Senate Republicans offer legislation to bolster integrity and confidence in Maine elections

Proposed legislation and policy solutions range from instituting voter identification requirements and protections against outside interference to more control over absentee ballots and drop boxes.
Sen. Matt Pouliot (center) gives remarks about the majority of Mainers who favor voters providing photo identification at polling locations during a press briefing on Tuesday, March 7, 2023. According to a recent poll by the University of New Hampshire, 63% of those polled in Maine favor voter ID. (Senate Republican Office/Mike Fern)

AUGUSTA – Senate Republicans unveiled legislation during a press briefing on Tuesday to help bolster confidence and integrity in Maine’s electoral system. The bills, ranging from voter identification requirements to chain-of-custody measures regarding Maine’s absentee ballot process, aim to reverse a decline in voter trust over the past decade.

According to Sen. Matt Pouliot, R-Kennebec, who introduced LD 34, “An Act to Require a Person to Show Photographic Identification for the Purpose of Voting,” the role of government should be to improve voter trust instead of being one of the factors contributing to its decline. He cited a Gallup poll that indicates an overwhelming 80% of Americans favor voter ID requirements.

A recent University of New Hampshire Pine Tree State Poll issued last month showed nearly two-thirds of Mainers also want it.

“Whether voter fraud or impersonation exists isn’t the question here, actually – a few cases over the years prove that it does,” Pouliot said. “Our job as lawmakers is to minimize the risk of it, which is really our job with any of our governmental processes.”

Ripping off a list of at least 11 instances where identification is needed in Maine, from starting a job and buying alcohol to even opening a bank account, Pouliot said having an ID to vote should be no different.

“Thirty-five states require voter ID. Two more, Nebraska and Ohio, are currently implementing it,” he said. “Maine’s Perceptions of Electoral Integrity index scores have consistently ranked in the top 10 in the country. Let’s be number one.”

Sen. Trey Stewart, R-Aroostook, said a major component contributing to the lack of electoral trust stems from a new phenomenon that has been occurring across the country involving billionaires like Facebook founder and CEO Mark Zuckerberg. Dubbed “Zuckerbucks” to describe the concept of private donations to fund official government electoral operations, Zuckerberg’s nonprofit Center for Tech and Civic Life funneled $350 million to 2,500 local election departments in 47 states including millions of dollars to cities in Maine.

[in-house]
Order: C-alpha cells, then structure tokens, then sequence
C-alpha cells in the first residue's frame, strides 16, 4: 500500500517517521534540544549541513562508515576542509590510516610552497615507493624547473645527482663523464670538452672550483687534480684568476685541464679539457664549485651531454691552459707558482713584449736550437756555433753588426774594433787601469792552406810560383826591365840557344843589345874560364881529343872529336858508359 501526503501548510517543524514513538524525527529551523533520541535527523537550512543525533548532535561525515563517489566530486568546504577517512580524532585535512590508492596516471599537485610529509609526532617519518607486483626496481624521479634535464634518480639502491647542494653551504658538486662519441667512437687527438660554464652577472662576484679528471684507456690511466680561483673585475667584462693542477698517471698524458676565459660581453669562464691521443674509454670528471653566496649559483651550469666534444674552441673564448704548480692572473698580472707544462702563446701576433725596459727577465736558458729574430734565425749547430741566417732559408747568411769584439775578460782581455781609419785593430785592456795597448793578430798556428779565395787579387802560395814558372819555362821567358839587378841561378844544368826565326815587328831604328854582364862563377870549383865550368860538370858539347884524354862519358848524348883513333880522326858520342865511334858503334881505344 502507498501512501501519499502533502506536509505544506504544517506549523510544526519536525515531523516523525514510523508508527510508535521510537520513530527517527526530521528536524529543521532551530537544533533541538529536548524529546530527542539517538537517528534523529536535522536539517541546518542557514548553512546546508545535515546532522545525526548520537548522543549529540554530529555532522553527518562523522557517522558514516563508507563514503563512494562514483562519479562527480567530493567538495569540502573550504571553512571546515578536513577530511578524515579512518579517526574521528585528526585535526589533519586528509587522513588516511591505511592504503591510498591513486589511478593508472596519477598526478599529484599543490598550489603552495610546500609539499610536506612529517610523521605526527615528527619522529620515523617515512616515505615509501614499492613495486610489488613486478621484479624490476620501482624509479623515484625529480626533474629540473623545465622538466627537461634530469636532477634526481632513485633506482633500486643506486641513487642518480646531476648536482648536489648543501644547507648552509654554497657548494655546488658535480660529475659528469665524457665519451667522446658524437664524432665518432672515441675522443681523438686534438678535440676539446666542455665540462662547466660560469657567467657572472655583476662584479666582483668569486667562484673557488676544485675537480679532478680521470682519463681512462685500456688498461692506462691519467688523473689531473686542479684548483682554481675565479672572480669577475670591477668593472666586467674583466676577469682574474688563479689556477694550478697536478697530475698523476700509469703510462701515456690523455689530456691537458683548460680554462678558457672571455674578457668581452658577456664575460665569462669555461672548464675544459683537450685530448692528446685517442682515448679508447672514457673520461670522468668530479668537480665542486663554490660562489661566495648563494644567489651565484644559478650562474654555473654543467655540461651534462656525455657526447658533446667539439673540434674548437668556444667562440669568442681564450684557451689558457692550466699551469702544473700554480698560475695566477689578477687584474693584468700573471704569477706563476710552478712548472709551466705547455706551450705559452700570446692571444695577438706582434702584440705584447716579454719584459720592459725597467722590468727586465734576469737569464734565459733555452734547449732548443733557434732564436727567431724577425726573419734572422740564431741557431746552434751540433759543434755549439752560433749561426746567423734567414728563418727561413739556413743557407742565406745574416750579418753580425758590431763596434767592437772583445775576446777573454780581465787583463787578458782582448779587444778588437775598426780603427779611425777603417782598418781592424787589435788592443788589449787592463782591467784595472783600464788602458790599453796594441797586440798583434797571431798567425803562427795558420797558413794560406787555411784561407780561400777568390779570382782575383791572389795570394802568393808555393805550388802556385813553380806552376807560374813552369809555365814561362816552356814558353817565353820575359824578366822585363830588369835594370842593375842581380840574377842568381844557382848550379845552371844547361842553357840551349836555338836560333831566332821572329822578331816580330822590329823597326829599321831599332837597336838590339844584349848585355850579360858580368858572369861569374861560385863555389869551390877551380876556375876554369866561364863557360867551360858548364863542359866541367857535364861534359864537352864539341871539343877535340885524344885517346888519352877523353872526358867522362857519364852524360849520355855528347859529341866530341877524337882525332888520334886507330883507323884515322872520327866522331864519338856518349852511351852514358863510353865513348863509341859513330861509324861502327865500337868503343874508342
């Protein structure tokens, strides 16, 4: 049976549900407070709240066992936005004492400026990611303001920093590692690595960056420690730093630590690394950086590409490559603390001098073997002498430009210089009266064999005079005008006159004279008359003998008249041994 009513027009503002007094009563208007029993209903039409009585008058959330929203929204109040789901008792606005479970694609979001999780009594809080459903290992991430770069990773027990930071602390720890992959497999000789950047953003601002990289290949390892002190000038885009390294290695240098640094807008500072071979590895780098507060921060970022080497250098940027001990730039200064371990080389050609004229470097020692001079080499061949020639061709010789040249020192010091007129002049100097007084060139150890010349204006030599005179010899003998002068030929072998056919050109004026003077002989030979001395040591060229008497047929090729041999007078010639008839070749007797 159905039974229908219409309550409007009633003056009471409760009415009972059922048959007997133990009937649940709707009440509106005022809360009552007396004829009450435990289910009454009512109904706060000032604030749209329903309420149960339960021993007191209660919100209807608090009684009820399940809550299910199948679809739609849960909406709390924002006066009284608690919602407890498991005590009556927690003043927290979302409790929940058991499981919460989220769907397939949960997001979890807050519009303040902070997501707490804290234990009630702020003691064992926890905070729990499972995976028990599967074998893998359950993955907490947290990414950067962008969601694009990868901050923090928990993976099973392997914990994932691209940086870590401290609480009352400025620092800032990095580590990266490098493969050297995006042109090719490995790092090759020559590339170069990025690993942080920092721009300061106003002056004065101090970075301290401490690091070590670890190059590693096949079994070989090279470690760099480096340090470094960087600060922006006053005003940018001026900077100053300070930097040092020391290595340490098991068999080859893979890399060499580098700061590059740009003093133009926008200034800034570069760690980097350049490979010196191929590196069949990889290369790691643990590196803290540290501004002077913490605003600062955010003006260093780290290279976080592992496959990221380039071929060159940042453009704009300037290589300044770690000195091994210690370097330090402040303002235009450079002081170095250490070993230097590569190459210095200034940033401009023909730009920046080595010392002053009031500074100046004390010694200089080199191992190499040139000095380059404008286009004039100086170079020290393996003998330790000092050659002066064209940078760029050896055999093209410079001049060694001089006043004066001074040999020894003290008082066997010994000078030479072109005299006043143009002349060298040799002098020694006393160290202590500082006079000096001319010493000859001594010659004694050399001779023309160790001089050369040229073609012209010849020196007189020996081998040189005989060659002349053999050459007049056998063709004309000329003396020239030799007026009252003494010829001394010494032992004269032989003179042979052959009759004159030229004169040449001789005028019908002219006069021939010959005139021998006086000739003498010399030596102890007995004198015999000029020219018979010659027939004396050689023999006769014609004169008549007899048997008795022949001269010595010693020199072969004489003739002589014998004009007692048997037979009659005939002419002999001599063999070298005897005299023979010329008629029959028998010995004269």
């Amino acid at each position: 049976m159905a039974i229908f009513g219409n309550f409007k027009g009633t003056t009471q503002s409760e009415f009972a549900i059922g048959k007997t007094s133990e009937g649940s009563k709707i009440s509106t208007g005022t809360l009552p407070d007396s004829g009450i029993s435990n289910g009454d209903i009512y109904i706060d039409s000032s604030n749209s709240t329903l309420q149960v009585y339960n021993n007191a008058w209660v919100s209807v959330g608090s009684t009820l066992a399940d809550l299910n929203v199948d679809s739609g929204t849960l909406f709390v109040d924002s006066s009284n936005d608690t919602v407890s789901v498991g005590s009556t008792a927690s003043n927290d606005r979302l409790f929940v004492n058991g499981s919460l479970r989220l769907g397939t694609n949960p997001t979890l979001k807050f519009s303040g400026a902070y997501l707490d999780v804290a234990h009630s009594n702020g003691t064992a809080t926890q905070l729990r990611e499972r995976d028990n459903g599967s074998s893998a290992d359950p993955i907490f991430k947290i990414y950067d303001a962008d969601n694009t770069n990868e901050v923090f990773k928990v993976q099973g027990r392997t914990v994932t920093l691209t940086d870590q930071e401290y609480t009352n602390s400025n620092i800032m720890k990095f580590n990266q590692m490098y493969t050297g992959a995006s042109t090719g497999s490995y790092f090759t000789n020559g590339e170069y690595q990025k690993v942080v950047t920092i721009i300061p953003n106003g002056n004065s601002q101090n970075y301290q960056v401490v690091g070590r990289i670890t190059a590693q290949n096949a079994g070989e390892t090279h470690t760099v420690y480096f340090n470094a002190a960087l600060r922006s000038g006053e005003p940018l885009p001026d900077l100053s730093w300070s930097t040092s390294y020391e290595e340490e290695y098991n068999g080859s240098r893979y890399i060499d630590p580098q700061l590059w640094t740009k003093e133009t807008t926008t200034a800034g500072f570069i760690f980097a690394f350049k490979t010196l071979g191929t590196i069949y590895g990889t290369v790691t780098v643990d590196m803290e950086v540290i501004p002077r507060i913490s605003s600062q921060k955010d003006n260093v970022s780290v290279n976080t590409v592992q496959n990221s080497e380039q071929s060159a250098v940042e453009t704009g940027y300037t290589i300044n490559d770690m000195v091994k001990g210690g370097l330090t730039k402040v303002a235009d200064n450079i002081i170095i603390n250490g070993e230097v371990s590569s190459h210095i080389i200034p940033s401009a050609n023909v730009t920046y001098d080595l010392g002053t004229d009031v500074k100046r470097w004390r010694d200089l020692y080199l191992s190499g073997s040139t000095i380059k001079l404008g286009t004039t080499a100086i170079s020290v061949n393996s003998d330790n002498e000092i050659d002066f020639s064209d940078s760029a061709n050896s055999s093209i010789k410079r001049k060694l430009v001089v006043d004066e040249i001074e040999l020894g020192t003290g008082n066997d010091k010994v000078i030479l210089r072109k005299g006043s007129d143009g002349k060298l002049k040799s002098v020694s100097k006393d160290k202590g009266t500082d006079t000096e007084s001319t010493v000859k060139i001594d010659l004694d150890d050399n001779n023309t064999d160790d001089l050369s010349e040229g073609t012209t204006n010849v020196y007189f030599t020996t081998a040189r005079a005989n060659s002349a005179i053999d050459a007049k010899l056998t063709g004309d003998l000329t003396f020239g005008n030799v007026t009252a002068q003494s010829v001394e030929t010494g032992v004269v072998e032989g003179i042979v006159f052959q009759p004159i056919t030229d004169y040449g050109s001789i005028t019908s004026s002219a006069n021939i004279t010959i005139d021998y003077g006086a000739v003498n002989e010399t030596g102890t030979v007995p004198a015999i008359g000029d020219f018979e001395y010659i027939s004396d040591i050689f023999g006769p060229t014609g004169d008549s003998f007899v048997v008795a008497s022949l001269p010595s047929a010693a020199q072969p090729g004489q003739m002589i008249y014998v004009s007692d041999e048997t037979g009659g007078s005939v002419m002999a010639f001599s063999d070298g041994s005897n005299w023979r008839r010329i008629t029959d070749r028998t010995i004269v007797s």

“Now, conveniently these funds typically flow to pockets and hubs of folks that share the same ideology as Mr. Zuckerberg, namely urban liberal areas,” he said, adding Zuckerberg’s firm sent hundreds of thousands of dollars to cities like Portland, Lewiston and Bangor to help bolster turnout. “I don’t have an issue with increasing voter turnout, but why does it have to be in the most urban areas that also have a strong trend line of voting for Democrats.”

The top 10 list of municipalities that received funding are:

  • City of Auburn – $259,076
  • City of Augusta – $145,237
  • City of Bangor – $272,104
  • City of Bath – $144,315
  • Town of Cumberland – $155,000
  • City of Lewiston – $272,519
  • Town of Orono – $159,025
  • City of Portland – $284,584
  • City of Saco – $159,540
  • City of South Portland – $205,938
  • Total spent in Maine – $3,577,320

For Sen. Jeff Timberlake, R-Androscoggin, who is the Senate Republican Lead for the Legislature’s Veterans and Legal Affairs Committee, the issue of public confidence in Maine’s election system has less to do with whether fraud exists or not but rather the controls the State has in place to prevent it.

“Regardless of whether you believe election fraud is rampant in Maine or elsewhere, it does exist. It might be large or it might be small, such as the case with two students who were charged in Orono,” Timberlake said. “But we can’t live in a vacuum with our head buried in the sand hoping it will never happen. That is just unreasonable.”

Citing the need for businesses to deploy risk management and internal control measures for everything from employee theft to OSHA safety regulations, he said state government is no different when it comes to planning for potential fraud.

“Whether fraud happens is not what this is about,” he said. “Our responsibility is to put commonsense protections in place to manage the risk of just once.”

Leave a Reply

Fill in your details below or click an icon to log in: Logo

You are commenting using your account. Log Out /  Change )

Twitter picture

You are commenting using your Twitter account. Log Out /  Change )

Facebook photo

You are commenting using your Facebook account. Log Out /  Change )

Connecting to %s